Ms Thomas did not return to church until she met her husband, Gareth, an A&E nurse, in her final year of training, in 2000. After the couple were married the following year, Ms Thomas became more involved with their church, and, in 2006, she was asked to lead a non-eucharistic family service.
“I would never have volunteered, because I did not think it was something I could do. That started the process of thinking that I belonged in the Church: I had no thought of ordination at that point.”
The couple moved to Durham in 2008, where Mr Thomas was starting his ordination training, with her eldest son, then 12, and their six-year-old and ten-month-old children. She studied for a certificate in theology and ministry at the university, during which time it was suggested that she explore a call to ministry.
“Every time I dismissed it, someone else would say, ‘I think you ought to explore ministry.’” She eventually contacted the diocesan director of ordinands in Durham, and then Manchester, where Mr Thomas served his curacy.
In 2012, she left nursing to be a youth and children’s worker in a Methodist circuit of five schools and eight churches. “I felt that it wasn’t right to continue my exploration of ministry. A lot of that was my own personal confidence. And all the stuff about being a single teenage mum was still there: like I wasn’t good enough.”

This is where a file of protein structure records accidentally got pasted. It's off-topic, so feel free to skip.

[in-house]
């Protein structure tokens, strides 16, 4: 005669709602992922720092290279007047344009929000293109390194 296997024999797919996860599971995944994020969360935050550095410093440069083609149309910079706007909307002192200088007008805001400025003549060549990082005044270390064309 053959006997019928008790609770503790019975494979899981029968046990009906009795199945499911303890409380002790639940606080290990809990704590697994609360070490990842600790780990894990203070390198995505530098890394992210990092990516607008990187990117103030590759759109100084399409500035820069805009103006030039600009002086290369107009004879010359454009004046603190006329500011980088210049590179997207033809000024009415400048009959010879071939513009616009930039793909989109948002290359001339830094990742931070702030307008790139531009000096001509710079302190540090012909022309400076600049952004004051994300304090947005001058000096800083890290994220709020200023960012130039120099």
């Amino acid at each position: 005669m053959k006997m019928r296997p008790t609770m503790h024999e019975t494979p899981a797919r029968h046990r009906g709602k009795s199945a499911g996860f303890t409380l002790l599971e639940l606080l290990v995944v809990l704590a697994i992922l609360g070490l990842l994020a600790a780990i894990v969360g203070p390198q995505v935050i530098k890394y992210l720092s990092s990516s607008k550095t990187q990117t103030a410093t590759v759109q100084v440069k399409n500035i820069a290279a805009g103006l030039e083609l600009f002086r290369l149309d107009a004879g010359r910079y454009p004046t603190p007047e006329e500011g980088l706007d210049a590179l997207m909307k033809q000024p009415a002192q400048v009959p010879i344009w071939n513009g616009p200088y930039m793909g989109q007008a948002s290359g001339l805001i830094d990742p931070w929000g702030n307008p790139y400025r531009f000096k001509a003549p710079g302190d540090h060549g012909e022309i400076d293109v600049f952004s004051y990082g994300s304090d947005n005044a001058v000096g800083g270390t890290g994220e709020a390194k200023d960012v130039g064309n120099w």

She stopped the vocations process until 2014, when a stranger at a youth chaplaincy conference asked whether she was exploring a call. She restarted the process, and, by Christmas, she had been accepted by the Bishops Advisory Panel. “By the time, I had finished with the examining chaplain, I knew that if the answer was no, I would be disappointed.”
She began training part-time for ordination the following December at All Saints’ Centre for Mission and Ministry on Moss Side, while working as a family-support officer at one of the Methodist schools she had worked with previously.
“It was absolutely perfect: the journey of working in that role alongside training was formational. It was difficult, I was a mother of three, and Gareth was a vicar at the same time, but it was definitely the right thing to do.”
She is currently writing an MA dissertation on clergy well-being.
‘I gave my testimony underground.’
DIOCESE OF DURHAMDIOCESE OF DURHAM
David Bond was ordained priest in Durham Cathedral on 1 July, aged 72. He will serve his title at South Hetton.